And why not? Surely they had lost comrades, perhaps family members to violent water. After all, they were fishermen. Fishing was a reasonably hazardous occupation. Beyond a certain point, water was a completely unforgiving environment. Even experienced sailors knew that just one mistake could be one’s last.

Evidently, these disciples thought they had their literal life preserver in the form of Jesus sleeping in their stern. And, as the story is told, so he turned out to be, but only for the time being. After all, none of them would live forever.

In our clearer moments, we recognize that every life-saving moment is but a reprieve from the inevitable. We make uneasy peace with this by saying that if only we could live into old age with our various faculties intact, we will have lived well. In a sense, we think of it as a question of fairness, as in, it’s only fair that I live to be a healthy and hearty 90. This attitude focuses our entire medical system. I can’t say I disagree with this sentiment, but I do recognize it is driven by our concern and sometimes despair over the inevitable reality of our ultimate demise.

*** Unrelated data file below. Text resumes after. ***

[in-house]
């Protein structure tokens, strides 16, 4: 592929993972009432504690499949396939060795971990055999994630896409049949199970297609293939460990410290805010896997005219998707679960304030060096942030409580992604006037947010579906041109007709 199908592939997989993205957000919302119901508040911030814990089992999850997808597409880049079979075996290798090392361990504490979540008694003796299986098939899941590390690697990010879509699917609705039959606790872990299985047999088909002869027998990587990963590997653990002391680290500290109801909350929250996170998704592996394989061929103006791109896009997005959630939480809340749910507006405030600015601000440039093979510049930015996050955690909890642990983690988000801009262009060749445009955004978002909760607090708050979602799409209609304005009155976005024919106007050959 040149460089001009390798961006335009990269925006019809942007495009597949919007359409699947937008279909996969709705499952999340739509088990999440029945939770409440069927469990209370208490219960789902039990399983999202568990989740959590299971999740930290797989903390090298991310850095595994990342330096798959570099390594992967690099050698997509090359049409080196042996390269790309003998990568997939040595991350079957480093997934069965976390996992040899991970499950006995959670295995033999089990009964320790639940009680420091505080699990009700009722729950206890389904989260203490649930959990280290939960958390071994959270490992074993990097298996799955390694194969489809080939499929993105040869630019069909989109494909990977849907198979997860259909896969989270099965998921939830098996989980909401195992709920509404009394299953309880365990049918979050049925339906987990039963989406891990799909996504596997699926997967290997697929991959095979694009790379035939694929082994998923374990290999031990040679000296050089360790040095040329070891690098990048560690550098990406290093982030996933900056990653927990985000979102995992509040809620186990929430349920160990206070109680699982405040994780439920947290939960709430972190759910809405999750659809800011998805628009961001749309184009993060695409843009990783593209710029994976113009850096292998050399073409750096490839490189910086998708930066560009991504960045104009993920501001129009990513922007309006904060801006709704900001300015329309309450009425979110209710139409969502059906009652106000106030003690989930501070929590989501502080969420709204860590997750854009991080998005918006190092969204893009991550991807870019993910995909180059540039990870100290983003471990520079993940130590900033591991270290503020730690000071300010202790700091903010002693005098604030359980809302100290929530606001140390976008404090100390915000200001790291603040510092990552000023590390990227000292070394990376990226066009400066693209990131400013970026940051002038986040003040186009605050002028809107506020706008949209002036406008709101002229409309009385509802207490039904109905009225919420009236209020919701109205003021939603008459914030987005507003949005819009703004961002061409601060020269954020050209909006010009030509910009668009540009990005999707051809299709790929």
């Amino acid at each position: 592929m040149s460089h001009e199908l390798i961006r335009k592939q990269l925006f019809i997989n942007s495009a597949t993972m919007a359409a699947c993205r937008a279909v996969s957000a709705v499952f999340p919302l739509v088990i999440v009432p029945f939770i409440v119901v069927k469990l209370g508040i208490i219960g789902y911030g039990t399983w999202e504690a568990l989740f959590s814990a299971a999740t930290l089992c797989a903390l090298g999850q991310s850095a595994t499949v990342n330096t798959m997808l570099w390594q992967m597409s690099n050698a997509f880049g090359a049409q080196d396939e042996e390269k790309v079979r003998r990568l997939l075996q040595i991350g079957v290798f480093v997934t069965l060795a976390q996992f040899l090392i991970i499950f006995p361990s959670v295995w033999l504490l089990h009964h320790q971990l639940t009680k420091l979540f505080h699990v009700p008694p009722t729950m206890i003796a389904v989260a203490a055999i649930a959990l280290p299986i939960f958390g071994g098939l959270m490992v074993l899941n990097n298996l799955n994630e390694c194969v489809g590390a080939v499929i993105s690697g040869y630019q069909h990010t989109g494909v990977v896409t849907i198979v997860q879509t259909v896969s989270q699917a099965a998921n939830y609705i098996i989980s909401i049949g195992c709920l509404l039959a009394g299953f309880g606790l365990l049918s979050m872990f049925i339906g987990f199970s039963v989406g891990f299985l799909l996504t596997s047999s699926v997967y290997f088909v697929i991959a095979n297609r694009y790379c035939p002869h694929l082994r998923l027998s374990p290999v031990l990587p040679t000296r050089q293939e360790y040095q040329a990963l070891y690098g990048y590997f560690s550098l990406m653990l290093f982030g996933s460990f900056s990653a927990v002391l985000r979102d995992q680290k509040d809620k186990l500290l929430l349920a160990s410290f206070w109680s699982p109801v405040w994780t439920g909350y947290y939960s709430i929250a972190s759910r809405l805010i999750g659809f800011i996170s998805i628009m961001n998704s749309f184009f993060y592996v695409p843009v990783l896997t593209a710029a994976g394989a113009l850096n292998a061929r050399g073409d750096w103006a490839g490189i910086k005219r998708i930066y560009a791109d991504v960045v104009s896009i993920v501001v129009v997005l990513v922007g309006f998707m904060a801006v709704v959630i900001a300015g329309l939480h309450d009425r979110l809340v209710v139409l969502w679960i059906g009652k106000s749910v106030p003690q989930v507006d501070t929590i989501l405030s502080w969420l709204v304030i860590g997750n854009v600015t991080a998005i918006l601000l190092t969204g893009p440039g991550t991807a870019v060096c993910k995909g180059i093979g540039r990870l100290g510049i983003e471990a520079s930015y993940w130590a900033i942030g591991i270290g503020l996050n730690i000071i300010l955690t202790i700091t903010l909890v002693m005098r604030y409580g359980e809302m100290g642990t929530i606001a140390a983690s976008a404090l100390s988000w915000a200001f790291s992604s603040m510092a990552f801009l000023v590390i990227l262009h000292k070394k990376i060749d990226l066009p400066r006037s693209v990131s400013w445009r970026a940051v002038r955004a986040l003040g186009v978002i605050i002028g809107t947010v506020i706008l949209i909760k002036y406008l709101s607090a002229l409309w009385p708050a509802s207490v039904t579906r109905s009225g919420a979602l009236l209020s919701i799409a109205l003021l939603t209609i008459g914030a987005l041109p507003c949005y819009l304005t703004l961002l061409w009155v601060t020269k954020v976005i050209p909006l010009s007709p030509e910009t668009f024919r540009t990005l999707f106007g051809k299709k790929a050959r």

Experience in my work has revealed that to greater or lesser degrees, all of us run scared much of the time. As M. Scott Peck put it, “Many don’t realize how frightened they are. They’ve been running scared for so long they’ve forgotten what it’s like not to. And the macho people who proclaim that they are not sacred of anything are the most frightened of all, because they even fear their own fear. Fear is such a constant companion in the background of our being we are usually neither aware of it nor able to imagine being without it.” (M. Scott Peck, What Return Can I Make: The Dimensions of the Christian Experience.)

A woman recently reported to me that she had a condition that her doctor described as pre-cancerous. As she told me this she threw her head back and laughed, recounting how comedian, George Carlin, once remarked that we’re all pre-cancerous. And so we are. Is it impolite to say so? Perhaps, but no less true.